Can Old Cells Learn New Tricks?

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Science  25 Feb 2000:
Vol. 287, Issue 5457, pp. 1418-1419
DOI: 10.1126/science.287.5457.1418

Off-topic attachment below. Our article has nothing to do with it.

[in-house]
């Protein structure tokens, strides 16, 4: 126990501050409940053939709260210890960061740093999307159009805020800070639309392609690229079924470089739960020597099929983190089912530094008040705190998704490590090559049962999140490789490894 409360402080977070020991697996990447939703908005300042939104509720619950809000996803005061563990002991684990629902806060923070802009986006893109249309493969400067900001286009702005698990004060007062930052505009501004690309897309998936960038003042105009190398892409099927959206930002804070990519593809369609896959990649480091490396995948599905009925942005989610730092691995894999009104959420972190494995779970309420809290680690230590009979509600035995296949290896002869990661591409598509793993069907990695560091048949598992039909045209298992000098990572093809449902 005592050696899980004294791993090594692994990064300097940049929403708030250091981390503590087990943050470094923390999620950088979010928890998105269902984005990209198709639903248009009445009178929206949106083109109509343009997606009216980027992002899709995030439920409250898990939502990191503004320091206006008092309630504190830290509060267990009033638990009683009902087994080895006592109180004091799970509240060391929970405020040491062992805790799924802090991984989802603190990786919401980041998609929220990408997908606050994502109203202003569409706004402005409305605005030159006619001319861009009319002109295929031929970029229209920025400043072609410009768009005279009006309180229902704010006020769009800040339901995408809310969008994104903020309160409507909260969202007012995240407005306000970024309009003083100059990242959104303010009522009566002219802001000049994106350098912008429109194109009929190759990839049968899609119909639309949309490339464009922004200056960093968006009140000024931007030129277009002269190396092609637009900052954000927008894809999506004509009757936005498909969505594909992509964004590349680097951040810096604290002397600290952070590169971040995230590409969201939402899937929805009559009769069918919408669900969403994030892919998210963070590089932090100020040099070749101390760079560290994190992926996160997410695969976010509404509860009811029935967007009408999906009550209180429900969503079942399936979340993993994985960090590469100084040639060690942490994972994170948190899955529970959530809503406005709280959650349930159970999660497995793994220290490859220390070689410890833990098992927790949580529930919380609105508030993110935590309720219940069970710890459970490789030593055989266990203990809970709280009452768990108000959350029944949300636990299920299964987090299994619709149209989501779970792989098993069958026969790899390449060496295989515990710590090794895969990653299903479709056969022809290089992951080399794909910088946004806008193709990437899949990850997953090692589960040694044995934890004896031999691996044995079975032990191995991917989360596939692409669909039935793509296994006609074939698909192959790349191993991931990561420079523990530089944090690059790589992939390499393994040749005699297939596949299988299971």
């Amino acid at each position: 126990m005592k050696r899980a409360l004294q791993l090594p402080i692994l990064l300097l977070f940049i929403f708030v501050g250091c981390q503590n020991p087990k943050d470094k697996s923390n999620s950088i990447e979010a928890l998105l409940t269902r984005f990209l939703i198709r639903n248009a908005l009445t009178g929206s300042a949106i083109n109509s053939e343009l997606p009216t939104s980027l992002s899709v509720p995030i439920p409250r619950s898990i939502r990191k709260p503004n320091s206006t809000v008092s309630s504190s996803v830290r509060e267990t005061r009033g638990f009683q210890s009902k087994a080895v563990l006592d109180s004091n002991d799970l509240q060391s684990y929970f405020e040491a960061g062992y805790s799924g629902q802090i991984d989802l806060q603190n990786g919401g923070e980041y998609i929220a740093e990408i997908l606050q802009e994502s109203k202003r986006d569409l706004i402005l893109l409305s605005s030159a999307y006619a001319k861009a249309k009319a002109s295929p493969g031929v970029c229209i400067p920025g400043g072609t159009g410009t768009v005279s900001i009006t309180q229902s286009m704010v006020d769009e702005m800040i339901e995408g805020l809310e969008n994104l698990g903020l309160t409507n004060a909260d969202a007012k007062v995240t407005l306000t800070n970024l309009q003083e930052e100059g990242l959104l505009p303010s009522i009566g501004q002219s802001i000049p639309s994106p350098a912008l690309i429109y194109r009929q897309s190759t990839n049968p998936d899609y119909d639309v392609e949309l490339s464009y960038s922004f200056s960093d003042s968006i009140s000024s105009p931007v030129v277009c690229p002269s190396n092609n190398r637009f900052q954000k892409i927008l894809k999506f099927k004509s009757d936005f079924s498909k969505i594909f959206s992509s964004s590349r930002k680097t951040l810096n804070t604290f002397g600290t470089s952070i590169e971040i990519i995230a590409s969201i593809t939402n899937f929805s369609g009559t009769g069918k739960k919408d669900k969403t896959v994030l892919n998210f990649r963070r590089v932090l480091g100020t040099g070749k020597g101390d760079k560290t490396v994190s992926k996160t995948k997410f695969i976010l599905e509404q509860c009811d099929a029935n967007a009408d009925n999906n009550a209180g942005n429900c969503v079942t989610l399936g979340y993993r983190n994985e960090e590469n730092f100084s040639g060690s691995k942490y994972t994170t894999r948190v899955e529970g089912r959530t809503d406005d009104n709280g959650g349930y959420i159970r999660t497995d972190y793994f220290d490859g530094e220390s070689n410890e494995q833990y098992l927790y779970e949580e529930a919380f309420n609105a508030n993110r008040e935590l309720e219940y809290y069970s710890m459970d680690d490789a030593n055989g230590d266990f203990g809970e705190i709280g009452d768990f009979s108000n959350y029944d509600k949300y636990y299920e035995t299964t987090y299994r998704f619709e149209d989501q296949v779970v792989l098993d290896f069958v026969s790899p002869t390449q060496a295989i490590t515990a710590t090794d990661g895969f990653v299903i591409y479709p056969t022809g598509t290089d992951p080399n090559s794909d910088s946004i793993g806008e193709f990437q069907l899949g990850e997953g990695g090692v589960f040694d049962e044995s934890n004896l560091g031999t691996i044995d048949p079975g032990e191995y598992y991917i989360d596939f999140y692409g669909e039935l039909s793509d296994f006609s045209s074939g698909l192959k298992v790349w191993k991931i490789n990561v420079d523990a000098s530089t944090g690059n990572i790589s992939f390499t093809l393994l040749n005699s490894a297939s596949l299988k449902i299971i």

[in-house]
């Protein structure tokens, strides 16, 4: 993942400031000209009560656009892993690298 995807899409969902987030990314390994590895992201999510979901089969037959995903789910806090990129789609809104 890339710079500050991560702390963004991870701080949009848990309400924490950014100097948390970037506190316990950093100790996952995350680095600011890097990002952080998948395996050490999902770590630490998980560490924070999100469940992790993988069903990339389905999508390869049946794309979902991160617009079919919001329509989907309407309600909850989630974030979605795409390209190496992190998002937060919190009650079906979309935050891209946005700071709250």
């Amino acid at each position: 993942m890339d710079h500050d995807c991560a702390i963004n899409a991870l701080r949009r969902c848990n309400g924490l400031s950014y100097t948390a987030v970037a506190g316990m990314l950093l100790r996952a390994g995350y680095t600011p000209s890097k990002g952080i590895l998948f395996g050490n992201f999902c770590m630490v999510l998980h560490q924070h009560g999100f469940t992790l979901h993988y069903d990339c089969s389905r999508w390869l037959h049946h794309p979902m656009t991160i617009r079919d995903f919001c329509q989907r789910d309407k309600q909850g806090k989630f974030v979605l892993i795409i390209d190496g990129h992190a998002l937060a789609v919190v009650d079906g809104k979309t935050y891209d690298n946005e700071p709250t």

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Since their discovery in 1998, human embryonic stem cells have raised hopes that they will one day provide unlimited tissues for replacing those damaged by disease. But their source has raised ethical quandaries as well, and currently public funds cannot be spent on research on the cells in the United States. Now, researchers are considering whether adult stem cells, which have shown surprising versatility, might do everything the embryonic cell can--thereby relieving the ethical and political quandaries. The jury is not yet in on this issue, however. Both adult and embryonic stem cells have their strengths and weaknesses, and harnessing either one for medical therapies will be tough, the experts say.